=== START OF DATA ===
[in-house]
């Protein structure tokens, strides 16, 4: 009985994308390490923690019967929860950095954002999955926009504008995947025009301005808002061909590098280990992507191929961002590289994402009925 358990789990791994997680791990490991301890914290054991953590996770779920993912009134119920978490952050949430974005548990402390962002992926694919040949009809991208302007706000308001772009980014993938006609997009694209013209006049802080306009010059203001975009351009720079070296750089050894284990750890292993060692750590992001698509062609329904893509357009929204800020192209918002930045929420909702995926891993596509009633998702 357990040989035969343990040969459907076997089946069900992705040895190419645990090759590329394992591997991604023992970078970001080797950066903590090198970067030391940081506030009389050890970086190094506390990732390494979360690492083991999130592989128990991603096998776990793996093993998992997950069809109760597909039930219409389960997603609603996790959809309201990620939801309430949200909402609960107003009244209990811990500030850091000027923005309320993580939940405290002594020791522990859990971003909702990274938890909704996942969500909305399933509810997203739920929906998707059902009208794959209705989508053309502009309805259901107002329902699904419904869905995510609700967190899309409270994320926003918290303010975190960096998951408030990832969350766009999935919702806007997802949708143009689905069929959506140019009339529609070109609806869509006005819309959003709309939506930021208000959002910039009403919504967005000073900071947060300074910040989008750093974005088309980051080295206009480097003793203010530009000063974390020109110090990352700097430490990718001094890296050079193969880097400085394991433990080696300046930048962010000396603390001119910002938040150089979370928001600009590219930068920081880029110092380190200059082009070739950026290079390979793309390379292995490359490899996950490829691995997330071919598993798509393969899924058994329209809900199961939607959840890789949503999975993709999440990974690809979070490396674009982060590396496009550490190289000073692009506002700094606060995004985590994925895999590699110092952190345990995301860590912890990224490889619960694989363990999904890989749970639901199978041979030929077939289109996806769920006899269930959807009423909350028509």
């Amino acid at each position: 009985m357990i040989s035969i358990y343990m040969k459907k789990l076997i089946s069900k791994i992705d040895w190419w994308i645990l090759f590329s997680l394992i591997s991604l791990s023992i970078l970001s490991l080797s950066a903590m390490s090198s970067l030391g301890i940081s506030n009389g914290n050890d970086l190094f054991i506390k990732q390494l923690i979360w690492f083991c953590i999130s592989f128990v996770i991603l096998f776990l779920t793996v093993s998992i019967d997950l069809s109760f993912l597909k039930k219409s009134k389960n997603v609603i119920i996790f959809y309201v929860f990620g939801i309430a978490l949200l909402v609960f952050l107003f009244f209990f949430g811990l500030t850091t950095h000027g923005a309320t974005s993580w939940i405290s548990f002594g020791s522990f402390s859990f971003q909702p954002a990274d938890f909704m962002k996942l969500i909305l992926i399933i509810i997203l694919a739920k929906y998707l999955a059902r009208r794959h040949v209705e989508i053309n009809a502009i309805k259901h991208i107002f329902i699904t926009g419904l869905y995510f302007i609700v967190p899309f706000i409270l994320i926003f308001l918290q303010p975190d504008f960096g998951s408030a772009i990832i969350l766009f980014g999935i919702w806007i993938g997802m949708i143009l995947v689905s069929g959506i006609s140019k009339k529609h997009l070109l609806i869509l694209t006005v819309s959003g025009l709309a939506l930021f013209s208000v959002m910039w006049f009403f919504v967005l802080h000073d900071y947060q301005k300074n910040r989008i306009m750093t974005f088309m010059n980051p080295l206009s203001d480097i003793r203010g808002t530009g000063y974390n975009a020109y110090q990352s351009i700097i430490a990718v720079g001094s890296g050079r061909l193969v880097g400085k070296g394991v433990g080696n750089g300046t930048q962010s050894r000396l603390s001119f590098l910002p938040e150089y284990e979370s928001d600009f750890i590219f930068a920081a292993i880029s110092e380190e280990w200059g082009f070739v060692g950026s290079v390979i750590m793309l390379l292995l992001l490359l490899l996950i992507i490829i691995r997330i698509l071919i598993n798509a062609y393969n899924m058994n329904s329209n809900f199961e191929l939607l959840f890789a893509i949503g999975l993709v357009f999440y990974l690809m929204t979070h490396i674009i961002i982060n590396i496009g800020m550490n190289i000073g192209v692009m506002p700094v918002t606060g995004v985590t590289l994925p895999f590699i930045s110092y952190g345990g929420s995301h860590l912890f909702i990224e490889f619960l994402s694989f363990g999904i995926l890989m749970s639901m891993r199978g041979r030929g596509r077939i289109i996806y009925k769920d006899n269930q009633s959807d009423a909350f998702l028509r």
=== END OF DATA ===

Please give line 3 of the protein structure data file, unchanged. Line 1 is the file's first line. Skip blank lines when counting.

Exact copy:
């Amino acid at each position: 009985m357990i040989s035969i358990y343990m040969k459907k789990l076997i089946s069900k791994i992705d040895w190419w994308i645990l090759f590329s997680l394992i591997s991604l791990s023992i970078l970001s490991l080797s950066a903590m390490s090198s970067l030391g301890i940081s506030n009389g914290n050890d970086l190094f054991i506390k990732q390494l923690i979360w690492f083991c953590i999130s592989f128990v996770i991603l096998f776990l779920t793996v093993s998992i019967d997950l069809s109760f993912l597909k039930k219409s009134k389960n997603v609603i119920i996790f959809y309201v929860f990620g939801i309430a978490l949200l909402v609960f952050l107003f009244f209990f949430g811990l500030t850091t950095h000027g923005a309320t974005s993580w939940i405290s548990f002594g020791s522990f402390s859990f971003q909702p954002a990274d938890f909704m962002k996942l969500i909305l992926i399933i509810i997203l694919a739920k929906y998707l999955a059902r009208r794959h040949v209705e989508i053309n009809a502009i309805k259901h991208i107002f329902i699904t926009g419904l869905y995510f302007i609700v967190p899309f706000i409270l994320i926003f308001l918290q303010p975190d504008f960096g998951s408030a772009i990832i969350l766009f980014g999935i919702w806007i993938g997802m949708i143009l995947v689905s069929g959506i006609s140019k009339k529609h997009l070109l609806i869509l694209t006005v819309s959003g025009l709309a939506l930021f013209s208000v959002m910039w006049f009403f919504v967005l802080h000073d900071y947060q301005k300074n910040r989008i306009m750093t974005f088309m010059n980051p080295l206009s203001d480097i003793r203010g808002t530009g000063y974390n975009a020109y110090q990352s351009i700097i430490a990718v720079g001094s890296g050079r061909l193969v880097g400085k070296g394991v433990g080696n750089g300046t930048q962010s050894r000396l603390s001119f590098l910002p938040e150089y284990e979370s928001d600009f750890i590219f930068a920081a292993i880029s110092e380190e280990w200059g082009f070739v060692g950026s290079v390979i750590m793309l390379l292995l992001l490359l490899l996950i992507i490829i691995r997330i698509l071919i598993n798509a062609y393969n899924m058994n329904s329209n809900f199961e191929l939607l959840f890789a893509i949503g999975l993709v357009f999440y990974l690809m929204t979070h490396i674009i961002i982060n590396i496009g800020m550490n190289i000073g192209v692009m506002p700094v918002t606060g995004v985590t590289l994925p895999f590699i930045s110092y952190g345990g929420s995301h860590l912890f909702i990224e490889f619960l994402s694989f363990g999904i995926l890989m749970s639901m891993r199978g041979r030929g596509r077939i289109i996806y009925k769920d006899n269930q009633s959807d009423a909350f998702l028509r």